You don’t have to go to the Arctic to see climate change occurring — it is happening here in the U.S. And the issue is not about hugging trees or saving the Sage Grouse. Climate change threatens our country’s agriculture, water supply, and coastal infrastructure – the bedrocks of our economy.

Third, climate change is a threat to our military bases at home and around the world. The United States military manages property in all 50 states, 7 U.S. territories and 40 foreign countries, comprising almost 300,000 individual buildings around the globe, valued at over $600 billion dollars. Rising sea levels already are causing millions of dollars worthier of damage to the Navy’s coastal installations. But they’re not alone: wildfires have caused evacuations this year at the Marine Corps’ Camp Pendleton, while the Army has seen extreme rain events wash-out areas of the National Training Center at Fort Irwin. The military is adapting to these changes, but at a cost to taxpayers.

For those who question the science, I would say that reducing greenhouse gases while implementing measures to adapt to the effects of climate change is basic risk management. Military planners routinely operate under uncertainty and make decisions based on incomplete information.  In 2001, Dick Cheney said that if there is only a 1% chance of a terrorist acquiring weapons of mass destruction, we have to act. Today, when we have over 99% of scientific papers telling us that human emissions are causing climate change, why is it that we dismiss them?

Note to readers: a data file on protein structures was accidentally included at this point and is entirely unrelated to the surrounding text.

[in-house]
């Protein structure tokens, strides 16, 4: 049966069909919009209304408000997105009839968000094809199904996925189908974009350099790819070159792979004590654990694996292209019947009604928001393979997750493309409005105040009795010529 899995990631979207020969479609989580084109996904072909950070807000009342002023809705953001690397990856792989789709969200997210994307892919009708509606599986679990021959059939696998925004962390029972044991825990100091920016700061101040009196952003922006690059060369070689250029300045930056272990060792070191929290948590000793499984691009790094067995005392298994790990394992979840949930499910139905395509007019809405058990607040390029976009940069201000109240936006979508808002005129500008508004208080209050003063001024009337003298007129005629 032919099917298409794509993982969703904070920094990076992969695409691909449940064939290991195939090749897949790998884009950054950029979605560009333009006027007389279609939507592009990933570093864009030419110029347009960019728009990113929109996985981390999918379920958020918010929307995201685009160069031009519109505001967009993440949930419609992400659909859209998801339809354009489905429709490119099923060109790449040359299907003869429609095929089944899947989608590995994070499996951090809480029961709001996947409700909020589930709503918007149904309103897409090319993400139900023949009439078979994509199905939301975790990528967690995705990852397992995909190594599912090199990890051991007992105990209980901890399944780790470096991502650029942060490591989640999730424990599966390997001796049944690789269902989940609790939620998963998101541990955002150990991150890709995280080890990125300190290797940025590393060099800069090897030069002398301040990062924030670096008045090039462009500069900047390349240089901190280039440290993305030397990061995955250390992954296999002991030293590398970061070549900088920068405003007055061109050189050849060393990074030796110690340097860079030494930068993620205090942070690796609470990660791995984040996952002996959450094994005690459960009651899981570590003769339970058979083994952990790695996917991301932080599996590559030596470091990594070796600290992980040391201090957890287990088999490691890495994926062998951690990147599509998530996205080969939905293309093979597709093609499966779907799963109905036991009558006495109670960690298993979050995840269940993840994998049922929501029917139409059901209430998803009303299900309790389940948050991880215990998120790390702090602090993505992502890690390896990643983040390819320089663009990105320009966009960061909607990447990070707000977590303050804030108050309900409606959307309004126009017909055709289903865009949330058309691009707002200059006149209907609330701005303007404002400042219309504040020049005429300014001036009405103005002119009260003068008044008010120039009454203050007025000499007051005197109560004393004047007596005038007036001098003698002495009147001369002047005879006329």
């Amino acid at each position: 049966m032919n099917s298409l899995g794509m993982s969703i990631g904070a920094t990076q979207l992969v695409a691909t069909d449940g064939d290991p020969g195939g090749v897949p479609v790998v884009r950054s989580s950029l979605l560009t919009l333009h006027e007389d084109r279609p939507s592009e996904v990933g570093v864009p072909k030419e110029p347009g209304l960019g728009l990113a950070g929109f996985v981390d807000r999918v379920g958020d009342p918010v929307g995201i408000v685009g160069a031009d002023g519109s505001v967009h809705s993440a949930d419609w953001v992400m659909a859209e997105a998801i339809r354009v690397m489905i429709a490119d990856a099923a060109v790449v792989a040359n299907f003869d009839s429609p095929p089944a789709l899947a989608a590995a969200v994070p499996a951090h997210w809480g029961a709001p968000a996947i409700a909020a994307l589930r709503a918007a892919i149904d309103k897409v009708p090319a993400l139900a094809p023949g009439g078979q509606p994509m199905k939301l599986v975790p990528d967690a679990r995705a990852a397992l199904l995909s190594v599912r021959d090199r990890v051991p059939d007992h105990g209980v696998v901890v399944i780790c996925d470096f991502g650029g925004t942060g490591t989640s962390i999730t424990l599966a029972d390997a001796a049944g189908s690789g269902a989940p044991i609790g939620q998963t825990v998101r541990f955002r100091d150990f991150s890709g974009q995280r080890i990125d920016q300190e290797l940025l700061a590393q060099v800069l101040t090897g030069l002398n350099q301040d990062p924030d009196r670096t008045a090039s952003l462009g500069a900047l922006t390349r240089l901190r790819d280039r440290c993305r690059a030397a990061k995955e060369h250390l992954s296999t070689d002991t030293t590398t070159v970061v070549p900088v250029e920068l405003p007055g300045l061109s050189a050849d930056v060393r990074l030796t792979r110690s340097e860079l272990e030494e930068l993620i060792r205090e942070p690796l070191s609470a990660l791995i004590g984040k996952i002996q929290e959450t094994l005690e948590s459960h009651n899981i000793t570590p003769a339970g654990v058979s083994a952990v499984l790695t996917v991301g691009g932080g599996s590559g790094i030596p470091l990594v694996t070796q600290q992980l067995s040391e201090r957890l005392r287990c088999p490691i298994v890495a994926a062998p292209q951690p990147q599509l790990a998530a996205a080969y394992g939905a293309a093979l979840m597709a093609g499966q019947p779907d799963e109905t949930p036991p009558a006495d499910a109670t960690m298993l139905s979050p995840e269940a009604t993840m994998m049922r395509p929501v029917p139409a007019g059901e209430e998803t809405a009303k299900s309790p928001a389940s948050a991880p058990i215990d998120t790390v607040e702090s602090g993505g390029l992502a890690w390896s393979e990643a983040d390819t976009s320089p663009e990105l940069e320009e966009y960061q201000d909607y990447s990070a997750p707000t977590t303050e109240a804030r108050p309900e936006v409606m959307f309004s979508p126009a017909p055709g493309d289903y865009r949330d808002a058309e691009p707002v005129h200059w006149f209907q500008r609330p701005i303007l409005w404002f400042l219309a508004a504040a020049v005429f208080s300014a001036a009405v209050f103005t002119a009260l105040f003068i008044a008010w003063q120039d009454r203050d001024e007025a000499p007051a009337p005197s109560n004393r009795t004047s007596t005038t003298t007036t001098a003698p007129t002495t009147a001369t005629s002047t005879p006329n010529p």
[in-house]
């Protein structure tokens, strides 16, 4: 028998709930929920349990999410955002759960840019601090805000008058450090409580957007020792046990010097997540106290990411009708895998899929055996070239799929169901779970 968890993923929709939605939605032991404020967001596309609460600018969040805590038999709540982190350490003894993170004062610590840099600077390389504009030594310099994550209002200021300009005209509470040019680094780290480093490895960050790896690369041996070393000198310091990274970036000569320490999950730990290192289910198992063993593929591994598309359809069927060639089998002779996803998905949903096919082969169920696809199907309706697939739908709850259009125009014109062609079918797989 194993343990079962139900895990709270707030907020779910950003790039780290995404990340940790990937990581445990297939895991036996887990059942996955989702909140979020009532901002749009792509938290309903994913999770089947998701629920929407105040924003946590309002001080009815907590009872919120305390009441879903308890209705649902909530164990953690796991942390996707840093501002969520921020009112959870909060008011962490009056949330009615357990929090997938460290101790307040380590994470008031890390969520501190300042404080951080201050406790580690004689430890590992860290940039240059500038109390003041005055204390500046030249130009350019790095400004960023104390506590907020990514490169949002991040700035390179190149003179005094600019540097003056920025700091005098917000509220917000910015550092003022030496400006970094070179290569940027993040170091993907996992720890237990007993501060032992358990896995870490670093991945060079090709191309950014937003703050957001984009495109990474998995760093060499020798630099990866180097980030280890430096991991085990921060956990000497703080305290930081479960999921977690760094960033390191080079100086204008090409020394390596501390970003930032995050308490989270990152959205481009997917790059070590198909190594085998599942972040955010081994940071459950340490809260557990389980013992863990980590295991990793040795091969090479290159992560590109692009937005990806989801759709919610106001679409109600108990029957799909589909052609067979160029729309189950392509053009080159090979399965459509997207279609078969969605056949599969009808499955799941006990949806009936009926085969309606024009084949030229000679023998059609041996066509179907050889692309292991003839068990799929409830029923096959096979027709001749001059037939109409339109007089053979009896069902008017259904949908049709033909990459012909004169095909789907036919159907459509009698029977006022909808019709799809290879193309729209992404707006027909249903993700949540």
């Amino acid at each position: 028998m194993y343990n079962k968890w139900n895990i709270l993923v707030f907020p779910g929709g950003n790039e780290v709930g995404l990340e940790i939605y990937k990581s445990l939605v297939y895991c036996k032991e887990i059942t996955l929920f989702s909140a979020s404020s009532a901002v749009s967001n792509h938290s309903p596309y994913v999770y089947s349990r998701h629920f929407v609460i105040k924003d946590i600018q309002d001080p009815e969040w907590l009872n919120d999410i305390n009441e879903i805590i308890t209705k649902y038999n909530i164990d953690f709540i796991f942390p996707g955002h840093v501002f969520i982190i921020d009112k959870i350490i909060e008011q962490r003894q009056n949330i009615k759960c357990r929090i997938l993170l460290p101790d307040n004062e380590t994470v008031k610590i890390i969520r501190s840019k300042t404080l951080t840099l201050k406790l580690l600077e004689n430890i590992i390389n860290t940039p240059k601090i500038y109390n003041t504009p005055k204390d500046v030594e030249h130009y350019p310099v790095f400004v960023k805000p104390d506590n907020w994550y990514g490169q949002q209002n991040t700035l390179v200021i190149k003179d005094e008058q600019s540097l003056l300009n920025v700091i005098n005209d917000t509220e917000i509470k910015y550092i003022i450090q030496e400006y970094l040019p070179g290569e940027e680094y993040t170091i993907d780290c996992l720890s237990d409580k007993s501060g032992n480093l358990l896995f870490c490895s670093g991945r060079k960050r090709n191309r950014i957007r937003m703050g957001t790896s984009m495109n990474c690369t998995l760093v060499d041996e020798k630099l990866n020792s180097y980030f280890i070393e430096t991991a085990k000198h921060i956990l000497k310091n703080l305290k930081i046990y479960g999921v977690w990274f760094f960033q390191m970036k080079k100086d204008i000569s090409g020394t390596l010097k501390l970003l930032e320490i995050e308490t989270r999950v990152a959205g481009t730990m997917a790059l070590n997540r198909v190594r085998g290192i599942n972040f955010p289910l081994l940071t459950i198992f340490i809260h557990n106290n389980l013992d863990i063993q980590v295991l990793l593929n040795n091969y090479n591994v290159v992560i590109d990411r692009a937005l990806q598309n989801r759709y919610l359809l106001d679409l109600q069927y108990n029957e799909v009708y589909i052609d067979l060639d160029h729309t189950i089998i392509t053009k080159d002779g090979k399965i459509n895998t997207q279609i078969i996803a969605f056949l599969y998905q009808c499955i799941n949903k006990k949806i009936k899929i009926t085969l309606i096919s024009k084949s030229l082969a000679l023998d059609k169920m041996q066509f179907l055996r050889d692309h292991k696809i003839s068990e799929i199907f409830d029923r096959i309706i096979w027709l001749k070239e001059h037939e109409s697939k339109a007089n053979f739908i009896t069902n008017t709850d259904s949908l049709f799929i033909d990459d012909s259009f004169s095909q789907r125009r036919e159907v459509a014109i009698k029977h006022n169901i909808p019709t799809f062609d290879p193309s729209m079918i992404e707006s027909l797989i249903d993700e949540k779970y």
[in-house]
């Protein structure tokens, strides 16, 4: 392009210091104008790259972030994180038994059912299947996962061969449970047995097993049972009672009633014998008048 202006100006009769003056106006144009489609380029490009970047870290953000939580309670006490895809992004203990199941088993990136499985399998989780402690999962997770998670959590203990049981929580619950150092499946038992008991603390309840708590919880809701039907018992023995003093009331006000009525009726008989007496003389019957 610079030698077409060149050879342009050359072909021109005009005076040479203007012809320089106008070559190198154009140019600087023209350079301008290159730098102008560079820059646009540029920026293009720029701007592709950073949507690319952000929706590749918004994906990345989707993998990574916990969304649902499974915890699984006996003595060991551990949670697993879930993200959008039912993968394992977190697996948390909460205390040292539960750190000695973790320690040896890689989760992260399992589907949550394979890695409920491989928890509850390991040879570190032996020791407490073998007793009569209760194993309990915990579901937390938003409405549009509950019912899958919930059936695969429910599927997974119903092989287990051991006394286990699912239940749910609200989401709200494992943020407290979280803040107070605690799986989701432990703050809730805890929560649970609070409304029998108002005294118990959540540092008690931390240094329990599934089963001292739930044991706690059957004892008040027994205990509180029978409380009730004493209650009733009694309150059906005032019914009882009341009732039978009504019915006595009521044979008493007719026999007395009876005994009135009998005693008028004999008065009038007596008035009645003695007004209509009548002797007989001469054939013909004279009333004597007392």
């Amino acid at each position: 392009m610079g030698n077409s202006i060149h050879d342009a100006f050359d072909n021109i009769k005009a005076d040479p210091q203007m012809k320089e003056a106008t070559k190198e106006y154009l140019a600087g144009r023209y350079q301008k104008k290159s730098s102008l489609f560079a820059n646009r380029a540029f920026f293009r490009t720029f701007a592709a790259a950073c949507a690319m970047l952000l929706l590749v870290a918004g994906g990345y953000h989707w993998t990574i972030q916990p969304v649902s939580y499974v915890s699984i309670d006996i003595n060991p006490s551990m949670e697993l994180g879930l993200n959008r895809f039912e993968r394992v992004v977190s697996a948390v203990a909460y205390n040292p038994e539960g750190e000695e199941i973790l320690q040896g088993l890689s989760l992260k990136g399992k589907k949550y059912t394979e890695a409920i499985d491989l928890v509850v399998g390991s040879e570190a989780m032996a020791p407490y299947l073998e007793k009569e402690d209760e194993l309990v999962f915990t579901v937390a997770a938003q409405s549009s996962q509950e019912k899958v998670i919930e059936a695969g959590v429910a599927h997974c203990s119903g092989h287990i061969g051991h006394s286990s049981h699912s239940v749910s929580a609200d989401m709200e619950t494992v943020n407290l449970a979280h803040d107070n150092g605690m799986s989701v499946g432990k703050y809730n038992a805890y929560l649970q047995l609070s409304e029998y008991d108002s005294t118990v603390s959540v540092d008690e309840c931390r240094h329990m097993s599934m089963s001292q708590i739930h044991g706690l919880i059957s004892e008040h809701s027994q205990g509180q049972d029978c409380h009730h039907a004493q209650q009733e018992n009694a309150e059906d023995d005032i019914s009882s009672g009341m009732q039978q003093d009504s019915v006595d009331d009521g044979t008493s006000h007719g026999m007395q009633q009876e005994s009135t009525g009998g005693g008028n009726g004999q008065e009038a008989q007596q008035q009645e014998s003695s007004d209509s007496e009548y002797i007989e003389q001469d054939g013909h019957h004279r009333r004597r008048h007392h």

The EPA’s proposed rule is an important step forward in addressing the challenges of climate change, and I commend them for their efforts.

If we fail in addressing climate change we know that our military will have to respond to more disasters, terrorists will have more recruits to draw from, and the world will see more conflicts over increasingly scarce resources, and ordinary Americans will pay the price.

 

For more on ASP’s climate security; see:

1. Ten Key Facts – Climate Change

2. FACT SHEET: Climate Change’s Threats to the United States – Lessons from the Netherlands

3. Protecting the Homeland – The Rising Costs of Inaction on Climate Change

4. Climate Security Report

5. Climate Change we either Pay Now, or Pay Later

 

2 Comments

  1. […] Public Comments on EPA Clean Power Plant Rules by retired military officers (representatives of the American Security Project’s Consensus for American Security) July 28, 2014 Including comments by Lieutenant General John Castellaw USMC (Ret.), Brigadier General Stephen A. Cheney, USMC (Ret.), Lt Colonel Hal Bidlack, Ph.D. (USAF, Ret.), Lt. Jonathan Breed, USN (Ret.) Details and summary at the ASP website here […]